Diogenes of Sinope was a Greek philosopher. Being the founder of Cynic school of philosophy, he was probably the most outstanding representative of it. He was a rather controversial and notorious personality, although highly esteemed for his teaching and unique sense of humor. None of his writings survived, but his impact on the mankind can be seen throughout the history.
Diogenes was born according to different sources in 412 or 404 B.C. in the city of Sinope (present-day Turkey) in a family of coiner. Nothing is known about his childhood, but it seems that he had been helping his father in the business until he was sent to exile because of a scandal with money debasement that he and his father were accused in. From that time, Diogenes was living a life of a bagger, since he has lost all of the possessions. He then moved to Athens, where he decided to implement his beliefs and deface the established customs of the corrupted society. He became a pupil of Antisthenes, Socrates’s student, despite being received with brutality. Later he developed his teaching and even surpassed teacher’s reputation. Both of them were the founders of Cynicism, the main idea of which was a life with no desires for wealth, fame and power, a life that rejected self-interest.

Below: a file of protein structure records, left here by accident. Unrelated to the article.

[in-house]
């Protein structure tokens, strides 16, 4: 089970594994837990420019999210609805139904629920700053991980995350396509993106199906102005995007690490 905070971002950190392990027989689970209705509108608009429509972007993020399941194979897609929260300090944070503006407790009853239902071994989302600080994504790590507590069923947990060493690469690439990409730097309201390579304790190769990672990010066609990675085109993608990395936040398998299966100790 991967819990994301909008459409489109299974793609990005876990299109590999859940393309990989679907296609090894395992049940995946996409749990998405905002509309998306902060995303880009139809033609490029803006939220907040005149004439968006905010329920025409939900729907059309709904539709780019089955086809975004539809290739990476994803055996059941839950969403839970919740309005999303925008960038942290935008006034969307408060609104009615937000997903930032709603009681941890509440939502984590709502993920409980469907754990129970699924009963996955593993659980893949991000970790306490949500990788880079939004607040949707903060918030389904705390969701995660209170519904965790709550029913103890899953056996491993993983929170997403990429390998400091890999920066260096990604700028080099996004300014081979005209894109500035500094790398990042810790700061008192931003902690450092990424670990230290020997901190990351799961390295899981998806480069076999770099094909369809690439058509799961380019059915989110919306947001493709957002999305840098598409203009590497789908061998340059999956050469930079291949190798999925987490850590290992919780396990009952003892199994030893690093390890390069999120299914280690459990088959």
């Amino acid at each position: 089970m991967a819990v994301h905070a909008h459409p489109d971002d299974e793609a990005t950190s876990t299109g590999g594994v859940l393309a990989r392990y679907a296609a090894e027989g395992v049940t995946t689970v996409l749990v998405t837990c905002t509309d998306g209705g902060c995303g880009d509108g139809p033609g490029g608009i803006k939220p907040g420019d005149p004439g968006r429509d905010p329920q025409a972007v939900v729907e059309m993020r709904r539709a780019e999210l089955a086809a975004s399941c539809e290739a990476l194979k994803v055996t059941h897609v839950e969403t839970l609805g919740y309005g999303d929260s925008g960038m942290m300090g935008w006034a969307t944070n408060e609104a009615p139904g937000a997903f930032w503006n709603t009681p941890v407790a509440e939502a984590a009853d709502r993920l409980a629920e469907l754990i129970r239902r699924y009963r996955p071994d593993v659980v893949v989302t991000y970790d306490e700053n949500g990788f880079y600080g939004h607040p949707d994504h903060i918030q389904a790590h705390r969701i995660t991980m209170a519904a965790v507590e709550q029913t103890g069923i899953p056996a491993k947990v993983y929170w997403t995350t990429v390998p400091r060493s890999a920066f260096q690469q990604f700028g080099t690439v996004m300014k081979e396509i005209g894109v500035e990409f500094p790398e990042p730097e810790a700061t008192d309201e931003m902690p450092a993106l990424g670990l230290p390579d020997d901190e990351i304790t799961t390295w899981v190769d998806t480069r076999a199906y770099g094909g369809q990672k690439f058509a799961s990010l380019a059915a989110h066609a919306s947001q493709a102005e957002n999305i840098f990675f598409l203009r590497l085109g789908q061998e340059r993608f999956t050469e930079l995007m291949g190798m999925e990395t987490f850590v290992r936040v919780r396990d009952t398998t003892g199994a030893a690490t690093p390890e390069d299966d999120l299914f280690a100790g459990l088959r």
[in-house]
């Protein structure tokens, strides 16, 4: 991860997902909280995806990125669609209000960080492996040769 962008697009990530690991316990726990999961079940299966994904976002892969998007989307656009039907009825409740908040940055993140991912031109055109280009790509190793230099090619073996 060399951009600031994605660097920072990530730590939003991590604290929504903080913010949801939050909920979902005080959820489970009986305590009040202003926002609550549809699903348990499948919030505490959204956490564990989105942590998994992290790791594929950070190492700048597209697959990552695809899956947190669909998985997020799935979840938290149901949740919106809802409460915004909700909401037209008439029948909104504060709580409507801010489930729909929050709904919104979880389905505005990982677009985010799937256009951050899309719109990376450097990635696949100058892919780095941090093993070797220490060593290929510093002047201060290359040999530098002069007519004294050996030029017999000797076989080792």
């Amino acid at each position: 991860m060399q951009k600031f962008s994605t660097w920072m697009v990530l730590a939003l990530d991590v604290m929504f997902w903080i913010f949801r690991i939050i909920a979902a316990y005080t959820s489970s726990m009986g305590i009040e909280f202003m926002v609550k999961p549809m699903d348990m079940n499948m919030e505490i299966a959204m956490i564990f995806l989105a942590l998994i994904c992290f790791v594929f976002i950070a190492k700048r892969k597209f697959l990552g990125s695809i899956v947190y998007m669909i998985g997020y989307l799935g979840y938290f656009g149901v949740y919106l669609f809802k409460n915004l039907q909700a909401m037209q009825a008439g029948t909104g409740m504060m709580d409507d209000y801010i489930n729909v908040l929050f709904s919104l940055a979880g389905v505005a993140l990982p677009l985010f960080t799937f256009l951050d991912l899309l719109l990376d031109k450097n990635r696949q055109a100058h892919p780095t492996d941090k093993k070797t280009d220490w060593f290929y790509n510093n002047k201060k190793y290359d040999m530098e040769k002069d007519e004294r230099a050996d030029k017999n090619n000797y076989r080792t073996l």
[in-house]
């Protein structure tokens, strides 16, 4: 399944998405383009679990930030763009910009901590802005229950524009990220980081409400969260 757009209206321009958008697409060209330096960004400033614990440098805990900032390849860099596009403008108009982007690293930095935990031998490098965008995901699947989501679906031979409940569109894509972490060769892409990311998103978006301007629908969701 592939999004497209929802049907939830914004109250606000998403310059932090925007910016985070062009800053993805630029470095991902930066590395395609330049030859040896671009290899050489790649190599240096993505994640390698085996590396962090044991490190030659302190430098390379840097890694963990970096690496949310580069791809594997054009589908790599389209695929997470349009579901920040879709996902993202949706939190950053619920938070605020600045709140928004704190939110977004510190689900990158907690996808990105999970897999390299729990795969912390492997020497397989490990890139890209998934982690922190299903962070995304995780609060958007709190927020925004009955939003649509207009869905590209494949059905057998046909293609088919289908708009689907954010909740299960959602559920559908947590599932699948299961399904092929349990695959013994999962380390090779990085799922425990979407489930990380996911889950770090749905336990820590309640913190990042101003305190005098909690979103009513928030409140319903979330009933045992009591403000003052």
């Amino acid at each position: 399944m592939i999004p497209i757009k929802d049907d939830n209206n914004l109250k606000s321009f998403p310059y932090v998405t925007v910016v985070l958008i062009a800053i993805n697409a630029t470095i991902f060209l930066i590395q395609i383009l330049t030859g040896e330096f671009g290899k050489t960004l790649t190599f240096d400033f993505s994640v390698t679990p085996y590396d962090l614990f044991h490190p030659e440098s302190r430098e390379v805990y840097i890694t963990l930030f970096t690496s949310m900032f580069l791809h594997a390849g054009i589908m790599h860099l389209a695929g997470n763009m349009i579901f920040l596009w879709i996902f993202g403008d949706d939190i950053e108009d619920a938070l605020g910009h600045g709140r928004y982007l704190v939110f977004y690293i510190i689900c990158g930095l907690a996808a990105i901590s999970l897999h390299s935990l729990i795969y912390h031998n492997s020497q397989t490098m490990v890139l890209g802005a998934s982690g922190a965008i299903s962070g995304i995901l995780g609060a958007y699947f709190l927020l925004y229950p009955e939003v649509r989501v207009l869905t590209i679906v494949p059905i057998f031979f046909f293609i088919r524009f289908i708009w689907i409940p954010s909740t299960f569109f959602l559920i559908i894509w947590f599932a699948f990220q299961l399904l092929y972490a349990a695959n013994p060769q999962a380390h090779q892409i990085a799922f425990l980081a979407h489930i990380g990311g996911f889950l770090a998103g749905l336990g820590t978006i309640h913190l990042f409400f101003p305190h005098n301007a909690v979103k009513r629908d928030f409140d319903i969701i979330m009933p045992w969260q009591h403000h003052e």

The most information about Diogenes’s life comes from anecdotes, particularly in Diogenes Laërtius’s work Lives and Opinions of Eminent Philosophers. He is believed to live in a ceramic tub near the Cybele temple, thereby making a virtue of his poverty. He used to wander around the city in the daylight with a lamp, saying that he is looking for an honest man. Diogenes urinated and even masturbated in the public, he ate in the marketplace, even though it was against the customs, and defecated in theatre, thus showing his rejection of ‘proper’ ideas.
There is an unconfirmed story that he once met Alexander the Great, and they even had a small talk, in which Diogenes managed to mock the king. Another story tell that once with the purpose to undermine Plato’s statement that a man is a featherless biped, he brought a chicken and equated it to a human being, so Plato had to add to the definition ‘with broad flat nails.’
Diogenes of Sinope was traveling to Aegina, when the pirates kidnapped him and sold as a slave to a Corinthian man, Xeniades. Philosopher was a tutor for Xeniades’s two sons, and there is no evidence whether he remained there until his death in 323 B.C. or has been freed.
Diogenes was the first man to use the word ‘cosmopolitan’ and define himself as a citizen of the world. His ideas influenced the doctrine of Stoicism that stated that happiness has nothing in common with any material possessions. People called him ‘doggish,’ Plato characterized him ‘A Socrates gone mad,’ an exile after all, but still despite all those designations Diogenes remains one of the most important Greek philosophers, a remarkable example of shamelessness, ascetic and even obscenity.